• “point” in le Trésor de la langue française informatisé (The Digitized Treasury of the French Language).

Manx[edit]

Etymology[edit]

EB1911 - Volume 01 - Page 001 - 1.svgThis entry lacks etymological information. If you are familiar with the origin of this term, please add it to the page per etymology instructions. You can also discuss it at the Etymology scriptorium.

Verb[edit]

point (verbal noun pointeil, past participle pointit)

  1. appoint

Mutation[edit]

Manx mutation
RadicalLenitionEclipsis
pointphointboint
Note: Some of these forms may be hypothetical. Not every
possible mutated form of every word actually occurs.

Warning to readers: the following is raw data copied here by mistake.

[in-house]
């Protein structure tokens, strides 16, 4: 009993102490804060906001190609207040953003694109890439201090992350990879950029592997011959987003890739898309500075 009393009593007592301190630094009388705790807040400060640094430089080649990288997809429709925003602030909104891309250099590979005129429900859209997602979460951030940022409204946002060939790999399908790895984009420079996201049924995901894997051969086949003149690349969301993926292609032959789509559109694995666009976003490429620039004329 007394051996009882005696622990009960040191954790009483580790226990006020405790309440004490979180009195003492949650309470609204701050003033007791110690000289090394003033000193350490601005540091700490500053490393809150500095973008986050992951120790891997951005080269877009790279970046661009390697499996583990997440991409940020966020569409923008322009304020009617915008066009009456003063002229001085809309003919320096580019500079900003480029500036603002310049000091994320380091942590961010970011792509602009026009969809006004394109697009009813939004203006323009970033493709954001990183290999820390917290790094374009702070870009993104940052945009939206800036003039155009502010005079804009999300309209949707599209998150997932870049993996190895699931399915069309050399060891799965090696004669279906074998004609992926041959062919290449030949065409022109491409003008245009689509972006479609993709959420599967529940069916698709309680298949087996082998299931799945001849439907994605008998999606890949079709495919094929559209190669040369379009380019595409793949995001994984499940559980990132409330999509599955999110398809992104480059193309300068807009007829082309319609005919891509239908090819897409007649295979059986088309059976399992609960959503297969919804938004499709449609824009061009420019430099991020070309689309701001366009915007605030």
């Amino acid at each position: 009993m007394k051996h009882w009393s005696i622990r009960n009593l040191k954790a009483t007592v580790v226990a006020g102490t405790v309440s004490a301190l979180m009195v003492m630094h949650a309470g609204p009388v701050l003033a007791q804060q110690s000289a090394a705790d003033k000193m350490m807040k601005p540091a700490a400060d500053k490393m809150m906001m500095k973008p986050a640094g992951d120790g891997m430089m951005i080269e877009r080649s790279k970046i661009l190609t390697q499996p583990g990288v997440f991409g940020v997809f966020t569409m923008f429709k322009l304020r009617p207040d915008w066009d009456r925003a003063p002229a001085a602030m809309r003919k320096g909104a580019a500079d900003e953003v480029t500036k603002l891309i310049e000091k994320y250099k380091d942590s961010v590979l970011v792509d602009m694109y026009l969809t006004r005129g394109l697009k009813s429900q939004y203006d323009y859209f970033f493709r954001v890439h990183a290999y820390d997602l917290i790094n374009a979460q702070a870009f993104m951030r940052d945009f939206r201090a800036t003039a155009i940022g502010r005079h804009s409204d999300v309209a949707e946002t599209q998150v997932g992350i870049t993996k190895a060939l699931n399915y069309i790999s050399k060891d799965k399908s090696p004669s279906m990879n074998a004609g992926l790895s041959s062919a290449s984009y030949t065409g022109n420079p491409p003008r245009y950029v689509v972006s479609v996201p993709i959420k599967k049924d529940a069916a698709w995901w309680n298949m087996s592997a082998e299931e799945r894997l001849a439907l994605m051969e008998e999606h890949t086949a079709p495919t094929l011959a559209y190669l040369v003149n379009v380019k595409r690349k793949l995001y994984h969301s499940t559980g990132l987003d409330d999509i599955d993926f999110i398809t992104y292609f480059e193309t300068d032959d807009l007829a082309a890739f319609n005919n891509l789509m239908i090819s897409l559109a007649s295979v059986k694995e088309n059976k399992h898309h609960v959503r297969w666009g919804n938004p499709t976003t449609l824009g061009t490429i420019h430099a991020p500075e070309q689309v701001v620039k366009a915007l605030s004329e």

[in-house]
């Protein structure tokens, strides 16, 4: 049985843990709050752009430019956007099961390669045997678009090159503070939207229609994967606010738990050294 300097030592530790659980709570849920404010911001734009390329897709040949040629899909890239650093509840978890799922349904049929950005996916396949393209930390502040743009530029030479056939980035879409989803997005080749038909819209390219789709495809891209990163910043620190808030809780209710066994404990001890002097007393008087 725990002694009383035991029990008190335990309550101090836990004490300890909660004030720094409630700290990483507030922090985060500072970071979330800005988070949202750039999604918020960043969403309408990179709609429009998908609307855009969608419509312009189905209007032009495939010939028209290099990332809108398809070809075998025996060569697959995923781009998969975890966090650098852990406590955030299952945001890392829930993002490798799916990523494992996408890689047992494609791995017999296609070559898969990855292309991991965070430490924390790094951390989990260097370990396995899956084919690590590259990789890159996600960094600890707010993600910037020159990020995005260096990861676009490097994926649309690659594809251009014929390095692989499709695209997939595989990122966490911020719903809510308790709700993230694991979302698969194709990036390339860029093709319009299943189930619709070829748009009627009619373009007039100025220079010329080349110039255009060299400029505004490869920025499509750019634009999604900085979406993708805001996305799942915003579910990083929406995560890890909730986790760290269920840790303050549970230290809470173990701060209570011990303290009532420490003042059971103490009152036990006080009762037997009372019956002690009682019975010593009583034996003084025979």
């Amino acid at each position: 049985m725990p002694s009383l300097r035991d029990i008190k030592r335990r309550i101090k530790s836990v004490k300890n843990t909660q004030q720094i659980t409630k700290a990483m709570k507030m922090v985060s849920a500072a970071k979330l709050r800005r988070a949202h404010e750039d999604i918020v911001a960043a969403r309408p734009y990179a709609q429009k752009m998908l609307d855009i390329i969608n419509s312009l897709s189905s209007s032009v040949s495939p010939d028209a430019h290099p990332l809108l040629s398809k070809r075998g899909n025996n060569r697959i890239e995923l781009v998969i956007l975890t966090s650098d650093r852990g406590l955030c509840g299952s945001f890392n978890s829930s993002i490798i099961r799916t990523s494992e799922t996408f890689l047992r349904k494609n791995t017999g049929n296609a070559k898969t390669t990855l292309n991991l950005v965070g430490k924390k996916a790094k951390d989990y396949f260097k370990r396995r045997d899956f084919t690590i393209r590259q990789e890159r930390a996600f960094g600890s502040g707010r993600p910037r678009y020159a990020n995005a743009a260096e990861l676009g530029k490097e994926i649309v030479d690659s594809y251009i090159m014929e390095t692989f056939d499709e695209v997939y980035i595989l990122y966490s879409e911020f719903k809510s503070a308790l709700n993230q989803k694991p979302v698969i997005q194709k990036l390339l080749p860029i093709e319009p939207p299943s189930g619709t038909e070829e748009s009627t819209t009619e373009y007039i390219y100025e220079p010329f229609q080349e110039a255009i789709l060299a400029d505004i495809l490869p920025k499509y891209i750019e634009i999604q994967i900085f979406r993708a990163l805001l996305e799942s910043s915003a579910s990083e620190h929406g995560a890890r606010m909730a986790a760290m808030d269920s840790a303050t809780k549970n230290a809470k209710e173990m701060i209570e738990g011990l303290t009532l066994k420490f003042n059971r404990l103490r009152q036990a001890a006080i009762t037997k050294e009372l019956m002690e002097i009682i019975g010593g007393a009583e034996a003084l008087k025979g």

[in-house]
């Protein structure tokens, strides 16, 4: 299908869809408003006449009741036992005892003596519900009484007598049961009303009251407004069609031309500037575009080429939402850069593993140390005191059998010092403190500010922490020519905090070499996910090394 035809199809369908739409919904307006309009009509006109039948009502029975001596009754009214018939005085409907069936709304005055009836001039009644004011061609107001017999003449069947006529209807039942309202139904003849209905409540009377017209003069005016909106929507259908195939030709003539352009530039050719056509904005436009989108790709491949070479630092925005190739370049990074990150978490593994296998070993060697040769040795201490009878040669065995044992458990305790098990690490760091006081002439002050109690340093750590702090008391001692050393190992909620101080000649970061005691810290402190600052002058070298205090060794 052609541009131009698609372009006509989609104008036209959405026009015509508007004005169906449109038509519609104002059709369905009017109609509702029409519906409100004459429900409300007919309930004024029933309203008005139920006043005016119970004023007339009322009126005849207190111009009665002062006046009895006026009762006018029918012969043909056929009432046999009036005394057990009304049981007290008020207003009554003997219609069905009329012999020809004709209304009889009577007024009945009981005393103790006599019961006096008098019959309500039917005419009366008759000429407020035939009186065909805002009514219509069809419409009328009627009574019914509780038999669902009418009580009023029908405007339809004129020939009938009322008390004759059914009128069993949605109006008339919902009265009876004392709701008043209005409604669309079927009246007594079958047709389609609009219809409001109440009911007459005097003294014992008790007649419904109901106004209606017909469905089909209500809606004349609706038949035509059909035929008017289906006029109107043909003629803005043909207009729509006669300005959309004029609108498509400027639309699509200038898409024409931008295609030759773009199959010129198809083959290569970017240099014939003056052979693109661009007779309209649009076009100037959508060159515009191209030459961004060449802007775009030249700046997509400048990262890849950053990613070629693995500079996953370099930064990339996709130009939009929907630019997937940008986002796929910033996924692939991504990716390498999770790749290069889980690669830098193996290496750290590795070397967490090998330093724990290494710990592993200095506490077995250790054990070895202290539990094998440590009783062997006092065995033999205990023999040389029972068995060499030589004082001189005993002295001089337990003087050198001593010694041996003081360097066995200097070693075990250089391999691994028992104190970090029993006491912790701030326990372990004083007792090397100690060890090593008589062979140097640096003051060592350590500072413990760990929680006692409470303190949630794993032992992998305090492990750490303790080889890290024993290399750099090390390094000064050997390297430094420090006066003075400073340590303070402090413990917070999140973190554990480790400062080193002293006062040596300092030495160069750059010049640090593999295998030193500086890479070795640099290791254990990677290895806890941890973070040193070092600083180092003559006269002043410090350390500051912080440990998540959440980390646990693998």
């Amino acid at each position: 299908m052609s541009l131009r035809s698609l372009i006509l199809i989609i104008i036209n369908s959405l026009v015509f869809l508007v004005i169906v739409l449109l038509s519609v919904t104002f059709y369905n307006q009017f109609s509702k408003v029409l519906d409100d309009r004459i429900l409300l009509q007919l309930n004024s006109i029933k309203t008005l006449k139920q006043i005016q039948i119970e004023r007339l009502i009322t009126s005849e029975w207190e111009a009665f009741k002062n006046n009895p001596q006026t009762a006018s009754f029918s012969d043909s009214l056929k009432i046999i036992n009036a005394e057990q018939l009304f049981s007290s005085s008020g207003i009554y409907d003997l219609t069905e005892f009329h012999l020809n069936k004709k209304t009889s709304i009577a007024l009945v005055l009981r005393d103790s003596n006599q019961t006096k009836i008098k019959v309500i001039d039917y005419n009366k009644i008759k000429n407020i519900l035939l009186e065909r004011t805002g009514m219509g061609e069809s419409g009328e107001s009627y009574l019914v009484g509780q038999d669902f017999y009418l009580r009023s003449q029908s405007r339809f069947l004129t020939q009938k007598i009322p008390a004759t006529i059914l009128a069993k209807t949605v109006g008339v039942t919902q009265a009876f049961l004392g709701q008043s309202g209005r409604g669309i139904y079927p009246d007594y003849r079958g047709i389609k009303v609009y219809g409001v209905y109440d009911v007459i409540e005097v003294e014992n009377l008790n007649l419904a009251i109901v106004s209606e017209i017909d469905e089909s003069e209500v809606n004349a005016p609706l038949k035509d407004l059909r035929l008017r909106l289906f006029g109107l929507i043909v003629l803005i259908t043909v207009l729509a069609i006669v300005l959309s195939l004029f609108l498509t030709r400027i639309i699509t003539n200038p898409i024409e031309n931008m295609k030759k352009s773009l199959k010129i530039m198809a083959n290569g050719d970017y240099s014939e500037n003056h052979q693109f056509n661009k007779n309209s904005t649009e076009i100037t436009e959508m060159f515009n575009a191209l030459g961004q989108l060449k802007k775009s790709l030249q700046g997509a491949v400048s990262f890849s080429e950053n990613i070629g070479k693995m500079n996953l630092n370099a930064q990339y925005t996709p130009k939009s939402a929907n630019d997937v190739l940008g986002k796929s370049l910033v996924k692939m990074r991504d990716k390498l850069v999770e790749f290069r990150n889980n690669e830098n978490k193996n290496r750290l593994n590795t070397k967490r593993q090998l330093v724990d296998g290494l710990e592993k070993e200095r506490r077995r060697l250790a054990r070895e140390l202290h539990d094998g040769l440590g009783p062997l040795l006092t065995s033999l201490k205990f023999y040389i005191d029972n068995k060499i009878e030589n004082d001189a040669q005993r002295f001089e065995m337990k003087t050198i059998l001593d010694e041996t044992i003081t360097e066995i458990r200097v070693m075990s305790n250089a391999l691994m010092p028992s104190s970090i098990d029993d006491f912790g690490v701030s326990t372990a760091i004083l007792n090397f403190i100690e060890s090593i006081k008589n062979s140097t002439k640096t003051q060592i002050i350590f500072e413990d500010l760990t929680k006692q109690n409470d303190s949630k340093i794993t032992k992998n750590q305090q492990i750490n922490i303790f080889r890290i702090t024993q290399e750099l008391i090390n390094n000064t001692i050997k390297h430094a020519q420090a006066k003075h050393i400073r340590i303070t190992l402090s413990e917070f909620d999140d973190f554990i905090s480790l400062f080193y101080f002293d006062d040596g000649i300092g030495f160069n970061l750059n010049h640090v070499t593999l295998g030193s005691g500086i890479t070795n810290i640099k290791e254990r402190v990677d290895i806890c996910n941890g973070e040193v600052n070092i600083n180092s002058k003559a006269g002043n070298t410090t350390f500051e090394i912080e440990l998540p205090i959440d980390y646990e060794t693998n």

Norman[edit]

Etymology[edit]

From Old French point, from Latin punctum.

Noun[edit]

point m (plural points)

  1. (Jersey) full stop, period (punctuation mark)

Derived terms[edit]

  • point d'excliamâtion (exclamation mark)
  • point d'tchestchionn'nie (question mark)
  • point virgule (semicolon)

Old French[edit]

Etymology 1[edit]

From Latin punctum.

Noun[edit]

point m (oblique plural poinz or pointz, nominative singular poinz or pointz, nominative plural point)

  1. a sting; a prick
  2. moment; time
  3. (on a die) dot
  4. small amount

Adverb[edit]

point

  1. a little
  2. (with ne) not (indicates negation)

Descendants[edit]

  • Middle French: poinct
    • French: point

Etymology 2[edit]

From Latin punctus.

Verb[edit]

point

  1. past participle of poindre

Descendants[edit]

  • French: point

Polish[edit]

Pronunciation[edit]

  • IPA(key): [pwɛnt]

Noun[edit]

point f pl

  1. genitive plural of pointa